In response to:

The Death of Modern Investment Theory

MoreFreedom Wrote: Dec 11, 2012 6:21 PM
"...with the current blitzkrieg of high-frequency trading does anyone still believe that the financial markets are efficient or that investors are rational?" Yes, I do. High frequency trading improves liquidity. Obviously what is rational to one investor is irrational to another (e.g. the guy who buys GM stock and the guy who sold it). But Lisa is also correct. Government now controls commerce so much, that the best bets are based on knowing what our legislators/regulators will be doing. Thus, congressmen exempt themselves from insider trading laws, saying they've no fiduciary duty to the company/industry, of which they control via regulation. It's no wonder they do so well in the stock market.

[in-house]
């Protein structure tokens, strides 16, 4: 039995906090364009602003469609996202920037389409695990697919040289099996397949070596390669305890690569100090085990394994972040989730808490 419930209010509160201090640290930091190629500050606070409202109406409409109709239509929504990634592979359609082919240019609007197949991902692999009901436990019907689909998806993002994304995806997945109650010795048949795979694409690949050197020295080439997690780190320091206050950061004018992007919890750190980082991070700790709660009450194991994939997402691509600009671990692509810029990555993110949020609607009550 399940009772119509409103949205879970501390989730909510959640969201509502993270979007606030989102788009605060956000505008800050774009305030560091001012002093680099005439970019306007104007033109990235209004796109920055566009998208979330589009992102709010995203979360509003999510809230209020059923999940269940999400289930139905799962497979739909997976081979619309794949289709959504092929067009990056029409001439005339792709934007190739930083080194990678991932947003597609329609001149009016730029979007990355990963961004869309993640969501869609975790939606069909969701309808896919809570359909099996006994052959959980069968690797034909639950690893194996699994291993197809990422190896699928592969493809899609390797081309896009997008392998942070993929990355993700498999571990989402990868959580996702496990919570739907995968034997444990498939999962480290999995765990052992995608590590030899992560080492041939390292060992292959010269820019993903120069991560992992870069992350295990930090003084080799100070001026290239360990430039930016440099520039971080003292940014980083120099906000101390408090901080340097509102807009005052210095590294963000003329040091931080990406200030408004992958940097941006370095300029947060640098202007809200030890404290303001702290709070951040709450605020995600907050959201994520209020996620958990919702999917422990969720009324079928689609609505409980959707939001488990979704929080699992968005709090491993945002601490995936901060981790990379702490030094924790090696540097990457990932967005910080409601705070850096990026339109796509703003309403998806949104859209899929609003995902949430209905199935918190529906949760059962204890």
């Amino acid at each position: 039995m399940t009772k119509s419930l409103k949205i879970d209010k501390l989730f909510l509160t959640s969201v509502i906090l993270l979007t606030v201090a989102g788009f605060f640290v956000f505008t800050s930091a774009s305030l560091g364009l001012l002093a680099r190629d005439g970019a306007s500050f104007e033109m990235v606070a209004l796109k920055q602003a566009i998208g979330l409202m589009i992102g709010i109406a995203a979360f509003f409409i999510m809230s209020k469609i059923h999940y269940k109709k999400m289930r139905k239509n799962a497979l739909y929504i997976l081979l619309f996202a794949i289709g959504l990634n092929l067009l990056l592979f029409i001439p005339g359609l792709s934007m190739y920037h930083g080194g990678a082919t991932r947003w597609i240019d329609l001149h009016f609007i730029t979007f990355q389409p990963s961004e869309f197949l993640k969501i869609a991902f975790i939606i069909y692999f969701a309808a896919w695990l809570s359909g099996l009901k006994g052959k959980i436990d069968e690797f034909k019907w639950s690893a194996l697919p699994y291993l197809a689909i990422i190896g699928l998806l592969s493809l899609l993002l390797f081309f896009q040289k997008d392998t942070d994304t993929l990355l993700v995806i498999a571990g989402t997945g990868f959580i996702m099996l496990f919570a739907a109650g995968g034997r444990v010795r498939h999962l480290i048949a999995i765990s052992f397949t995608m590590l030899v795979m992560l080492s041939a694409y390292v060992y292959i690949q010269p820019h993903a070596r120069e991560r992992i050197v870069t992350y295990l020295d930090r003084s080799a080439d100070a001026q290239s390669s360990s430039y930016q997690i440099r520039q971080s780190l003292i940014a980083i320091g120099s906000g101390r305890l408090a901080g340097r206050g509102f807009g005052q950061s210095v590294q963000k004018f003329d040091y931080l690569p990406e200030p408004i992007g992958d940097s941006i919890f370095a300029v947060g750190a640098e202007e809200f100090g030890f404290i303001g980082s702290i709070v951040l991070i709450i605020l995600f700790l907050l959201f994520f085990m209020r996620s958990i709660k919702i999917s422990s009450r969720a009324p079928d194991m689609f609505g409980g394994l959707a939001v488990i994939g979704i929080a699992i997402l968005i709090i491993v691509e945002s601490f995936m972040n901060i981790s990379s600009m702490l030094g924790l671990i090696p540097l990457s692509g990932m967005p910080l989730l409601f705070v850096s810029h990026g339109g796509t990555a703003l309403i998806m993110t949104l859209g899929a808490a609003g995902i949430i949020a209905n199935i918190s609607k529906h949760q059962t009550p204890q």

Regarding Harry Markowitz’s Modern Portfolio Theory (MPT), at what point do we throw in the towel, give up the ghost, or even call it a day? 

Markowitz, in his quest to deliver an understandable doctorate thesis, used lines, dots, and all sorts of machinations in order to prove that investors were rational and that financial markets were efficient. 

He dealt with diversification while theorizing that a collective group of assets had inherently less risk compared to owning the very same assets individually. 

In fact, most of the asset allocation models...